Every year around Holy Week, the publishers of America’s popular reading material let loose a volley of blasphemies against our Lord’s Resurrection. Citing one or another perfidious “noted scholar,” the glossy-covered journals that accost us at the checkout counter vie with one another in perverting the populace with contempt for the sacred. These reheated leftovers from last year’s editions would be laughable in their dogmatic adherence to pseudoscientific “scholarship,” but we dare not laugh at the offense against our Savior.
On the appointed day, the Resurrected One will end His patient silence, and the poor wretches who produce this foulness will, like Caiphas, “see the Son of man sitting on the right hand of the power of God, and coming with the clouds of heaven” (Mk 14:62). If they have not first converted, this will be much to their chagrin, to put it mildly.
And what of us? Do we treasure the Resurrection at least as much as these two-bit blasphemers despise it? If we do not feast our faith on this mystery and take our delight in it — real delight, not just a general relief that Lent’s finally over — then this Pasch will see us yet again unequipped to battle the terrestrial antichrists just mentioned; much less will we be able to fight the real enemy: “For our wrestling is not against flesh and blood; but against principalities and powers, against the rulers of the world of this darkness, against the spirits of wickedness in the high places” (Eph. 6:12).
To delight in this mystery, we must first reflect on it. But for many people, the Resurrection is not the easiest mystery to imagine, since the Gospels don’t give a description of it. We get something of a before-and-after shot of the tomb and its sacred Deposit, but no narration of the event itself. Instead of letting that bother us, we should supplement the Gospel’s silence on the point with the dogmatic truths that the Church’s magisterium presents to us.
Foundational among these truths is that Christ is true God and true Man. As God, He is coequal, consubstantial, and coeternal with the Father. As man, He is like us in all things except sin. This means that He has a created human body and soul, the latter having an intellect and will. By this union of two natures in one Person (called the “hypostatic union”), Christ’s divinity was united to His humanity so perfectly that even death did not separate them. Although the body and soul of Jesus truly separated — for that is what death is — the divinity was ever united to each.
During the Triduum Mortis (the three days of death), the body of Christ in the tomb — truly dead as it was — was adorable because it was still the body of the Second Person of the Blessed Trinity. This is why St. Peter could cite Psalm 15 as a prophecy of our Lord in the tomb: “Because thou wilt not leave my soul in hell, nor suffer thy Holy One to see corruption” (Acts 2:27). The Precious Blood, spilled on the ground from Pilate’s praetorium and along the Via Dolorosa all the way to Mount Calvary, could be similarly accorded divine honors, being yet the Blood of God. Finally, the soul of Christ, which descended into hell, also took with it the divinity. This means that God Himself traveled into the netherworld in Person. In Dante’s Inferno, there are poetic images of this “harrowing of hell”: As Virgil and Dante traverse there, they see the rubble that remained as evidence of the great cataclysm the infernal regions suffered when a divine Person, united to a human soul, came and “preached to those spirits that were in prison” (I Pet.3:19). Dante’s poetic imagination thought it unlikely that hell would be left the same after this surprise visit from the Son of God.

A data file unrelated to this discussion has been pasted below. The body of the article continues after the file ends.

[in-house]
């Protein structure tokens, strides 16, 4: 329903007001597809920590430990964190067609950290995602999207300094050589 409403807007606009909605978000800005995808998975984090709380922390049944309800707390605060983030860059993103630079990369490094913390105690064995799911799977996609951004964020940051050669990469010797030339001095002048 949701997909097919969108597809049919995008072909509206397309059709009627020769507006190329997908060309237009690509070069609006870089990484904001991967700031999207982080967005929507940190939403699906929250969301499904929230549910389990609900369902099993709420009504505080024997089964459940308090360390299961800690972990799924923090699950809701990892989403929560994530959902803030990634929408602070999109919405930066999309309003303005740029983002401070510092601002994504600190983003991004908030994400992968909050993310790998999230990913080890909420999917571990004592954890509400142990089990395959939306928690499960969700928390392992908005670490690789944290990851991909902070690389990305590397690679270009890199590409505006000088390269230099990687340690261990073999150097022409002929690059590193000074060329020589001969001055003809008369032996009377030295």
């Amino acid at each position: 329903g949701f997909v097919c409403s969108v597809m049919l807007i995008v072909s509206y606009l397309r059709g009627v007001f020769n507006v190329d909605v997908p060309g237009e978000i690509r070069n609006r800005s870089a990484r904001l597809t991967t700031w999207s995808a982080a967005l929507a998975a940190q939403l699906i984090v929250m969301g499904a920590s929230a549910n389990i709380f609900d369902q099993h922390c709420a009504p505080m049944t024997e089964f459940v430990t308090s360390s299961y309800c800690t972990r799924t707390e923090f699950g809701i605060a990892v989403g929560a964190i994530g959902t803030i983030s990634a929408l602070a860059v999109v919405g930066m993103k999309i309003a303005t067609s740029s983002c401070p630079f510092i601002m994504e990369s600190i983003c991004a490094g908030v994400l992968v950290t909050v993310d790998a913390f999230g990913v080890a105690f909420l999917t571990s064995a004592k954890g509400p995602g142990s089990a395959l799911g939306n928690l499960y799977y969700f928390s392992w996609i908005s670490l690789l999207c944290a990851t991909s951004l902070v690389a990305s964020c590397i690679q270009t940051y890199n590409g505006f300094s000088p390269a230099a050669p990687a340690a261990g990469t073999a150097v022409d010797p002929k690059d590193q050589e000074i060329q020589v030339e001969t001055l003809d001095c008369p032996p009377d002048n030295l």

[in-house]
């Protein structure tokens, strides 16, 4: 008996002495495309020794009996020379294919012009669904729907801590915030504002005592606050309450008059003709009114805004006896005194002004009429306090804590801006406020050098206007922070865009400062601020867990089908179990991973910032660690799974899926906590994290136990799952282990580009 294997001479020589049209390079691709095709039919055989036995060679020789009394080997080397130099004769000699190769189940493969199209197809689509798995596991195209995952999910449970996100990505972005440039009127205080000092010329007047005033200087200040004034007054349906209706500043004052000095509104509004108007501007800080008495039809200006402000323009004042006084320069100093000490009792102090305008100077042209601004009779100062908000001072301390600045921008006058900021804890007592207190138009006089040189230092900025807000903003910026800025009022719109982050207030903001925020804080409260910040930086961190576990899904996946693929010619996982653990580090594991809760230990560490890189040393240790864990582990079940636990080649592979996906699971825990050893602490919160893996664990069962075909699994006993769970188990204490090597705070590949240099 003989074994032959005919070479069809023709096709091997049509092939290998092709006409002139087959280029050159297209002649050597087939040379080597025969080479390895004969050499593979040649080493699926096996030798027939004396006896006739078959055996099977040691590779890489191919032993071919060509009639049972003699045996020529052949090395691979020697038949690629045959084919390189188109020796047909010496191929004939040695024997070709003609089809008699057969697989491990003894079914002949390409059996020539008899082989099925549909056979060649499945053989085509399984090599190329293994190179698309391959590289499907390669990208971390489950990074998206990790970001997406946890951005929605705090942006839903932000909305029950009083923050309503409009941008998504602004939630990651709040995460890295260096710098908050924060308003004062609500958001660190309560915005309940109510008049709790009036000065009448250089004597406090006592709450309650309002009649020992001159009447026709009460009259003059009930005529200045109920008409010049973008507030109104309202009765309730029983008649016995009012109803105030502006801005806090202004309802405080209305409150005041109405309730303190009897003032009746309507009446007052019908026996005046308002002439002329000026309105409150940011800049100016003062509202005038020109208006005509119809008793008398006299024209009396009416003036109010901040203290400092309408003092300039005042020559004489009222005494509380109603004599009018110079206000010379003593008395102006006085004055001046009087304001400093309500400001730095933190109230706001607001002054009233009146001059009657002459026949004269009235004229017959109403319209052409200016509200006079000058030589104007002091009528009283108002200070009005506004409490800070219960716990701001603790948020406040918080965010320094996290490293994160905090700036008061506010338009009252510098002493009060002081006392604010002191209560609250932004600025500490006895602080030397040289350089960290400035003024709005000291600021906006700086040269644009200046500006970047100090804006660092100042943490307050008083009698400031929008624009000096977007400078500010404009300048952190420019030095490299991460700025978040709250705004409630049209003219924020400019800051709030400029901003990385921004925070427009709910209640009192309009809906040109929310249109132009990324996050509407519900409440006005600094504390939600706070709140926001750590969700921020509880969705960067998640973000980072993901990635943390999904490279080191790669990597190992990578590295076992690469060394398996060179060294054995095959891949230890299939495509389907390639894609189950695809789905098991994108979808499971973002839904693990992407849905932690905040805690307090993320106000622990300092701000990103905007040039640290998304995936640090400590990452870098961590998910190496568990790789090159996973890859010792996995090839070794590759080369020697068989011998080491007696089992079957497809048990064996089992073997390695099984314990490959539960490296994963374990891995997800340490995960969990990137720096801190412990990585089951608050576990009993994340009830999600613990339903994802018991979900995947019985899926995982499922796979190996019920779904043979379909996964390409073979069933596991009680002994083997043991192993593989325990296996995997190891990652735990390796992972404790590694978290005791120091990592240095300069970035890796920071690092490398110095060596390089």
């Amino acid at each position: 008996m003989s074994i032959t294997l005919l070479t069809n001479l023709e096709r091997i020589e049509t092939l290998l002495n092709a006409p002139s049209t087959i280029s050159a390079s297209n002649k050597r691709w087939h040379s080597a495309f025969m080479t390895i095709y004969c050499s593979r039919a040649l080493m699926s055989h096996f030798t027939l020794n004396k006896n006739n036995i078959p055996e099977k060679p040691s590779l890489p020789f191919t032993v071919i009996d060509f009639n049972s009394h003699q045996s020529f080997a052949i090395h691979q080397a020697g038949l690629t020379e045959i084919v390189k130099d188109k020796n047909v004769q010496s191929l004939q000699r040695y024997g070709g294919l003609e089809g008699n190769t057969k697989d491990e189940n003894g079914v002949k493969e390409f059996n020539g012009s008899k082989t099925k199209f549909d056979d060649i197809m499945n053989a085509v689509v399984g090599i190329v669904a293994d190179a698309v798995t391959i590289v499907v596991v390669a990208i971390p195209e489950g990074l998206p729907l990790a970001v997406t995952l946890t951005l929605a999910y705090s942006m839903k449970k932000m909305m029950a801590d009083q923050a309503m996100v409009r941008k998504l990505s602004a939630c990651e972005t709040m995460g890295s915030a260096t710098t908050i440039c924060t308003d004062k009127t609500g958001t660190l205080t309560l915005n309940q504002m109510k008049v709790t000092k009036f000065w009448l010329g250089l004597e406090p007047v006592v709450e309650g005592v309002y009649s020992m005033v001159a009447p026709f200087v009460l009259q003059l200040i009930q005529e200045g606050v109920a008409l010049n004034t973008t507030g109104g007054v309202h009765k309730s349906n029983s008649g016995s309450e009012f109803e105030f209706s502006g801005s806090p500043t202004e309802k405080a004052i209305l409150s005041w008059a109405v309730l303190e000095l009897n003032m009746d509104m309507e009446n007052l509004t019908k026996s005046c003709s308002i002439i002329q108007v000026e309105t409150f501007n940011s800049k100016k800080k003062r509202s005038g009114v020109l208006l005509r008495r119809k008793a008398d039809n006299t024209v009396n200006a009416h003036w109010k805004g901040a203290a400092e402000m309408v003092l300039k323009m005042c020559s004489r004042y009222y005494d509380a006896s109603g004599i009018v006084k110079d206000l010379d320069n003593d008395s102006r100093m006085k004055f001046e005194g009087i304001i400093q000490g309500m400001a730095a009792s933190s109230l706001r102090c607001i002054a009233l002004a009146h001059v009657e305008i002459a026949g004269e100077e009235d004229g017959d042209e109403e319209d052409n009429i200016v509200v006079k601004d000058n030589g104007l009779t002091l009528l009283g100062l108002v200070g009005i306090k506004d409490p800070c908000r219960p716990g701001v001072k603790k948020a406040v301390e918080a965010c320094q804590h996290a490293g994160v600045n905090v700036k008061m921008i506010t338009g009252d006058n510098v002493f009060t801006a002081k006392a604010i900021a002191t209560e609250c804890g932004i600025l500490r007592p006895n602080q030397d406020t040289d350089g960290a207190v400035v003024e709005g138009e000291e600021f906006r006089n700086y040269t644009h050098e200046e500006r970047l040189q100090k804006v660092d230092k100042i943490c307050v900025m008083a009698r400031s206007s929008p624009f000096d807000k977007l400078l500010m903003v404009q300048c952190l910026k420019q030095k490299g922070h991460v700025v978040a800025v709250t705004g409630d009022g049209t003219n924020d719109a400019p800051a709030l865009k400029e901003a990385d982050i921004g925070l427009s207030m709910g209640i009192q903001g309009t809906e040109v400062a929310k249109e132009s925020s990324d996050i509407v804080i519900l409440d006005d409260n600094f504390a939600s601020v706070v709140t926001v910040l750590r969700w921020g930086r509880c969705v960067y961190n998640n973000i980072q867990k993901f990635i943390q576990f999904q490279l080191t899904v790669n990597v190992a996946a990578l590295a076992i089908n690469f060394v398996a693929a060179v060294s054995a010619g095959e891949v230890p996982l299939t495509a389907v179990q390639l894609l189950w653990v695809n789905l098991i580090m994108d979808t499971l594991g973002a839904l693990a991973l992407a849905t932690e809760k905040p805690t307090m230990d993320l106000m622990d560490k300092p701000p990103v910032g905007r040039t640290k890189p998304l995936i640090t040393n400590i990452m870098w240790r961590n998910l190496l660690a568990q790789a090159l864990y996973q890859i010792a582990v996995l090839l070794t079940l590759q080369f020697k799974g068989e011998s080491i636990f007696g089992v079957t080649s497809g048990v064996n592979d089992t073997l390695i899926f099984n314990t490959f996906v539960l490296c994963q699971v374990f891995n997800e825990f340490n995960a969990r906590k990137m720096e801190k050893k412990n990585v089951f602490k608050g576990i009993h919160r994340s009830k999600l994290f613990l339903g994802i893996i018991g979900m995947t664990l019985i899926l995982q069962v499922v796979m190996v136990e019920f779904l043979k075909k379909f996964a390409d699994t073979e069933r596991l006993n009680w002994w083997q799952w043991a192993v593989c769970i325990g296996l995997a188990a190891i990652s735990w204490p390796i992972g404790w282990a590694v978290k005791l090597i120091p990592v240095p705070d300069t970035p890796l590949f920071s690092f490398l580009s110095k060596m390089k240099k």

What happened, then, in the Holy Sepulcher that first Easter? Christ’s divinity, ever united to His body, blood, and soul, simply brought those constituent parts of His sacred humanity back together again. “O death, I will be thy death; O hell, I will be thy bite!” (Osee 13:14). It was an act of divine energy, exerted by the same One who truly experienced death. And we may speculate that this supernatural destruction of death was carried out with an intensity proportionate to the horrific violence of the Passion. Relevant to that is the Greek word used by St. Luke to describe Our Lord’s agony in the Garden; it is agonia, meaning literally “a struggle for victory” — as in Graeco-Roman wrestling. In the tomb, there was another agonia: the “Agony of the Resurrection,” when the victory was achieved. As the liturgical sequence, Victimae Paschale Laudes, expresses it: “Death and life to the combat: O wondrous conflict! The prince of life, having died, reigns living.”
Life and death’s “wondrous combat” produced a flash so brilliant that the consequent impress of our Lord’s image yet remains on the Holy Shroud.
If we feast on the same Flesh that rose again, do we not become heirs to the solemn promise of Jesus: “He that eateth my flesh, and drinketh my blood, hath everlasting life: and I will raise him up in the last day” (Jn 6:55)? When we eat that Flesh, with which Mary clothed God, we become one with Him who said, “I am the resurrection and the life” (Jn. 11:25).
Then our resurrection is simply the natural terminus of Christ’s “Mystical Incarnation” in our soul, and the Eucharist really is, as St. Thomas called it, “the pledge of future glory.”
From our religious family, to the families of all our tertiaries and benefactors: Have a blessed and grace-filled Triduum, and a glorious Easter!